$140.996 million (2015 est.)

note: balance of payments - net trade and primary/secondary income in current dollars

Real GDP per capita

$13,900 (2022 est.)
$13,800 (2021 est.)
$13,900 (2020 est.)

note: data in 2017 dollars

Broadband - fixed subscriptions

total: 44,607 (2020 est.)

subscriptions per 100 inhabitants: 2 (2020 est.)

Obesity - adult prevalence rate

15% (2016)

Energy consumption per capita

26.786 million Btu/person (2019 est.)

Death rate

5.6 deaths/1,000 population (2023 est.)

Birth rate

25.9 births/1,000 population (2023 est.)


installed generating capacity: 784,000 kW (2020 est.)

consumption: 3.134 billion kWh (2019 est.)

exports: 0 kWh (2019 est.)

imports: 511 million kWh (2019 est.)

transmission/distribution losses: 389 million kWh (2019 est.)

Merchant marine

total: 87 (2023)

by type: bulk carrier 1, general cargo 19, oil tanker 30, other 37

Children under the age of 5 years underweight

6.4% (2019/20)


$5.02 billion (2019 est.)
$4.722 billion (2018 est.)
$4.749 billion (2017 est.)


$10.8 billion (2019 est.)
$9.533 billion (2018 est.)
$9.145 billion (2017 est.)

Telephones - fixed lines

total subscriptions: 43,395 (2022 est.)

subscriptions per 100 inhabitants: 1 (2021 est.)

Refined petroleum products - production

16,580 bbl/day (2017 est.)

Alcohol consumption per capita

total: 6.47 liters of pure alcohol (2019 est.)

beer: 5.31 liters of pure alcohol (2019 est.)

wine: 0.62 liters of pure alcohol (2019 est.)

spirits: 0.5 liters of pure alcohol (2019 est.)

other alcohols: 0.04 liters of pure alcohol (2019 est.)

Life expectancy at birth

total population: 70 years (2023 est.)

male: 68.3 years

female: 71.8 years

Real GDP growth rate

2.91% (2022 est.)
1.53% (2021 est.)
-1.84% (2020 est.)

note: annual GDP % growth based on constant local currency

Industrial production growth rate

6.02% (2022 est.)

note: annual % change in industrial value added based on constant local currency


total: 649 km (2014)

standard gauge: 649 km (2014) 1.435-m gauge

GDP - composition, by sector of origin

agriculture: 5% (2017 est.)

industry: 44.7% (2017 est.)

services: 50.4% (2017 est.)

Revenue from forest resources

2.6% of GDP (2018 est.)

Revenue from coal

0% of GDP (2018 est.)

Education expenditures

3.2% of GDP (2020 est.)

Population growth rate

2.39% (2023 est.)


Gabon, a sparsely populated country known for its dense rainforests and vast petroleum reserves, is one of the most prosperous and stable countries in central Africa. Approximately 40 ethnic groups are represented, the largest of which is the Fang, a group that covers the northern third of Gabon and expands north into Equatorial Guinea and Cameroon. From about the early 1300s, various kingdoms emerged in present-day Gabon and the surrounding area, including the Kingdoms of Loango and Orungu. Because most early Bantu languages spoken in these kingdoms did not have a written form, much of Gabon's early history was lost over time. Portuguese traders who arrived in the mid-1400s gave the area its name of Gabon. At that time, indigenous trade networks began to engage with European traders, exchanging goods such as ivory and wood. For a century beginning in the 1760s, trade came to focus mostly on enslaved people. While many groups in Gabon participated in the slave trade, the Fang were a notable exception. As the slave trade declined in the late 1800s, France colonized the country and directed a widespread extraction of Gabonese resources. Anti-colonial rhetoric by Gabon’s educated elites increased significantly in the early 1900s, but no widespread rebellion materialized. French decolonization after World War II led to the country’s independence in 1960.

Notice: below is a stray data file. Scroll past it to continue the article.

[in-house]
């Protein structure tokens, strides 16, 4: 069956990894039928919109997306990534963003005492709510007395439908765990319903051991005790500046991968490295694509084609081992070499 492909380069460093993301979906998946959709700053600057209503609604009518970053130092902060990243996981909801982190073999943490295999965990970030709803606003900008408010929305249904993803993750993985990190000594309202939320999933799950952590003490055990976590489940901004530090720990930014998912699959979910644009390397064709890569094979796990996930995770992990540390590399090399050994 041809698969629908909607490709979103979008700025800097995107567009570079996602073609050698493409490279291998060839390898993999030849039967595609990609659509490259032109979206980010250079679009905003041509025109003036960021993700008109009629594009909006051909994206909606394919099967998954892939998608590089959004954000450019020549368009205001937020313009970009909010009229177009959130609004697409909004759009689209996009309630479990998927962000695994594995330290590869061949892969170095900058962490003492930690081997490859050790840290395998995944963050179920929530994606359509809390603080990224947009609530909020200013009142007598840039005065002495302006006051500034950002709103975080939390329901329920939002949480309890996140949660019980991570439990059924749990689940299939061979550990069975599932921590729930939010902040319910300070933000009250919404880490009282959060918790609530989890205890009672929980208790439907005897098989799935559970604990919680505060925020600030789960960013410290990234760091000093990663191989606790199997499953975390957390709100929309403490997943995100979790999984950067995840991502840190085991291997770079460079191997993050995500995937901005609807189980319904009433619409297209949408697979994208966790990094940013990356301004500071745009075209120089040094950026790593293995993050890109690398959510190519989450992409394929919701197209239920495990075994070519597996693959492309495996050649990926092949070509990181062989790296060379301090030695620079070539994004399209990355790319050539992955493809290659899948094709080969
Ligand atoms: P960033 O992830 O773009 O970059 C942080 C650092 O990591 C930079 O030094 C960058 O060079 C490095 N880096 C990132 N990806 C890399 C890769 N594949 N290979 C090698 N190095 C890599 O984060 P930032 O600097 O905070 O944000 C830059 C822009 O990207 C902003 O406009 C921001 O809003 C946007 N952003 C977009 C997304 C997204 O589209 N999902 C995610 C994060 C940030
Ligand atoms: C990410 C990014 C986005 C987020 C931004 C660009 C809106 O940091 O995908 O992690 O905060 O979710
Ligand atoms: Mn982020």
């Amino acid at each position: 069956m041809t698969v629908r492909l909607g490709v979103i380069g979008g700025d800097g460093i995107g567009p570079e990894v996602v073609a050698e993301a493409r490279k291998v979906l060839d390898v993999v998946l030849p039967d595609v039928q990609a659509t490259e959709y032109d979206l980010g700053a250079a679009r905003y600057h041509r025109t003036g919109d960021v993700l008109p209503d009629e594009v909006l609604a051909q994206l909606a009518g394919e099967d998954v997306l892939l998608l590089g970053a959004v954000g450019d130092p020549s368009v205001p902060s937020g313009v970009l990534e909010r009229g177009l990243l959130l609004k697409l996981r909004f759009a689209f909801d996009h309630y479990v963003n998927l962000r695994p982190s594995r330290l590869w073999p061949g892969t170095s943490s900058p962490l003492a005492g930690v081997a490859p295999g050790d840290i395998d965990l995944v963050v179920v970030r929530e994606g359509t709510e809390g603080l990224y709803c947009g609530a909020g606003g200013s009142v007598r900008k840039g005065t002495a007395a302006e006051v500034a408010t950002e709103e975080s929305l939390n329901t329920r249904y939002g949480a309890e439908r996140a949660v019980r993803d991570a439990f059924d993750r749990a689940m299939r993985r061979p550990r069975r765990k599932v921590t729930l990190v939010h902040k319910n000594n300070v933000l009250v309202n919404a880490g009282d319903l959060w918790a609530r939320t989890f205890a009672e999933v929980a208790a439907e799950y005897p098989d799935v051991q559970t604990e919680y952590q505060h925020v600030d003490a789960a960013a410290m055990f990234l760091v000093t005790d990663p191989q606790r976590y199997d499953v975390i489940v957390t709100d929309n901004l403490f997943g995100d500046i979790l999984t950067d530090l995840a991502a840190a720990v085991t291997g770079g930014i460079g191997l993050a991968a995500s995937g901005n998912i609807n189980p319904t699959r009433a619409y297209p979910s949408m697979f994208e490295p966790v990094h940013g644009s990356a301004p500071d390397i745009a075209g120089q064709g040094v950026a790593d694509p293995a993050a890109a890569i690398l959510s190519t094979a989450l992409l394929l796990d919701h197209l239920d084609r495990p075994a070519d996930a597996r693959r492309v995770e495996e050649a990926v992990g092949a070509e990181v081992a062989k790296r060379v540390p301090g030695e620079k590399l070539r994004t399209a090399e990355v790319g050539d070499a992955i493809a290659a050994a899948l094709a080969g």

Within a year of independence, the government changed from a parliamentary to a presidential system, and Leon M’BA won the first presidential election in 1961. El Hadj Omar BONGO Ondimba was M’BA’s vice president and assumed the presidency after M’BA’s death in 1967. BONGO went on to dominate the country's political scene for four decades (1967-2009). In 1968, he declared Gabon a single-party state and created the still-dominant Parti Democratique Gabonais (PDG). In the early 1990s, he reintroduced a multiparty system under a new constitution in response to growing political opposition. He was reelected by wide margins in 1995, 1998, 2002, and 2005 against a divided opposition and amidst allegations of fraud. After BONGO's death in 2009, a new election brought his son, Ali BONGO Ondimba, to power, and he was reelected in 2016. He won a third term in the August 2023 election but was overthrown in a military coup a few days later. Gen. Brice OLIGUI Nguema led a military group called the Committee for the Transition and Restoration of Institutions that arrested BONGO, canceled the election results, and dissolved state institutions. In September 2023, OLIGUI was sworn in as transitional president of Gabon.